“It is sweeping away firms, jobs, revenues, and livelihoods; it is, in short, a full-blown development crisis. For the first time in a decade, there will be zero growth per capital.”

Remedial measures

This is a report coming from experts, and for a local politician to make fun of the efforts being made by the Zambian Government to address the country’s economic ills is betrayal of the highest degree an insult to the Zambian people, some of whom had travelled from diaspora to come and help with solutions.

What is reassuring to the country is that Zambia’s donors were appreciative of the Government’s initiative of an all-inclusive indaba which brought together key players from diverse backgrounds.

World Bank country representative, Kapil Kapoor, said the indaba was testimony of the Government’s commitment to finding solutions to a problem that has engulfed the entire world.That the donors pledged to continue supporting Zambia’s development programmes despite the difficulties facing their own countries, was, in itself, a vote of confidence in President Banda’s administration.

The cooperating partners made the pledge at a high-level policy dialogue with the Zambian Government in Lusaka on March 30, four days before the indaba opened.In a further show of support to Mr Banda’s Government, the indaba was attended by, among others, high-profile international figures including Ms Ezekwesili, representing the World Bank, and African Development Bank president Donald Kaberuka.

While, for whatever reasons, the Patriotic Front (PF) and the United Party for National Development (UPND) stayed away from the indaba, Mr Kaberuka extolled President Banda’s initiative of the gathering, urging him to remain focused during the crisis in order to drive the country’s economy forward.

Attitude change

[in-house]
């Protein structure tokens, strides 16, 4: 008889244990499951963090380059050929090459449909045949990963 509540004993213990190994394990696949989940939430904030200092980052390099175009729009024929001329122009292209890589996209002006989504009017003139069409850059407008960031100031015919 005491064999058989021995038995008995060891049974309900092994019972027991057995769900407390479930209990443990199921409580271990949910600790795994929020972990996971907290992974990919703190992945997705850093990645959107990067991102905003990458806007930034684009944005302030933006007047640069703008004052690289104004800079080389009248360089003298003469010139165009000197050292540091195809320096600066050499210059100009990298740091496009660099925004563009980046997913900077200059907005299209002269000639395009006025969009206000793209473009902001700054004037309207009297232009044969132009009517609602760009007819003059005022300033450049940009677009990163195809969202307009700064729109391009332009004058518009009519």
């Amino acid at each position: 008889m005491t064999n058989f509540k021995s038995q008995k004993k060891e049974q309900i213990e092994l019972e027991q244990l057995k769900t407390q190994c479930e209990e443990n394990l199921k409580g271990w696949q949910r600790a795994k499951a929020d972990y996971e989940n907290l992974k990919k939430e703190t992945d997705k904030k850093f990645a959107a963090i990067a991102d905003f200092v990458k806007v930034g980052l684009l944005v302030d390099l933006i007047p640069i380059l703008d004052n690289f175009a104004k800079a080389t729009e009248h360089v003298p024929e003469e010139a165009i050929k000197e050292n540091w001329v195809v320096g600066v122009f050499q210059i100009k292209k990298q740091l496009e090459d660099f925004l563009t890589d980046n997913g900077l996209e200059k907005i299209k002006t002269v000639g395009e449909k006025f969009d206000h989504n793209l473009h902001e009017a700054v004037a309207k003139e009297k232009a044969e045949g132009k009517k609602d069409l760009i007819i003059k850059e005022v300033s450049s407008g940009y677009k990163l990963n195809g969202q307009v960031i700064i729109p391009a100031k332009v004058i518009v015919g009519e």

President Banda, in his opening remarks, called for a change of attitude among Zambians and made it abundantly clear to the more than 600 delegates that there was need for collective wisdom from different sectors of society for the country to get itself out of the current problems.

“This indaba is for all the people,” said the president, adding that Zambians should embrace a spirit of hard work because if the effects of the recession were not realistically addressed, the levels of poverty would shoot up.

The indaba, indeed, was for all the people as, apart from representatives of key corporate and business sectors, there was political support from opposition leaders such as Ben Mwila of the Zambian Republican Party, United Liberal Party’s Sakwiba Sikota, All People’s Congress Party (APCP) president Ken Ngondo and Edith Nawakwi from the Forum for Democracy and Development (FDD).

The country’s founding president Kenneth Kaunda and his successor Frederick Chiluba also attended and took part in the deliberations which came up with far-reaching recommendations to the Government.Good investment destination

The indaba recommended that, grim as the situation may appear, Zambia was still a good investment destination with vast potential to rise above the current crisis and become the region’s food basket.

This does, in fact, tally with the observations made by the report released by Africa Progress Report chair, Kofi Annan in January, during the World Economic Forum in Davos, Switzerland. The report titled, “Africa: Preserving progress at a time of global crisis”, Mr Annan said Africa could be an important part in a global economic stimulus plan because the scope for investment was vast.

It added that Africa’s medium-to long-term prospects were now better positioned to stimulate the economy and recommended that the continent should realise its potential for a green revolution in food production. This point about the green revolution was also stressed by Ms Ezekwesili in her keynote address at the opening of the Lusaka indaba, challenging Zambians to intensify efforts in diversification as a means of surviving the global meltdown.”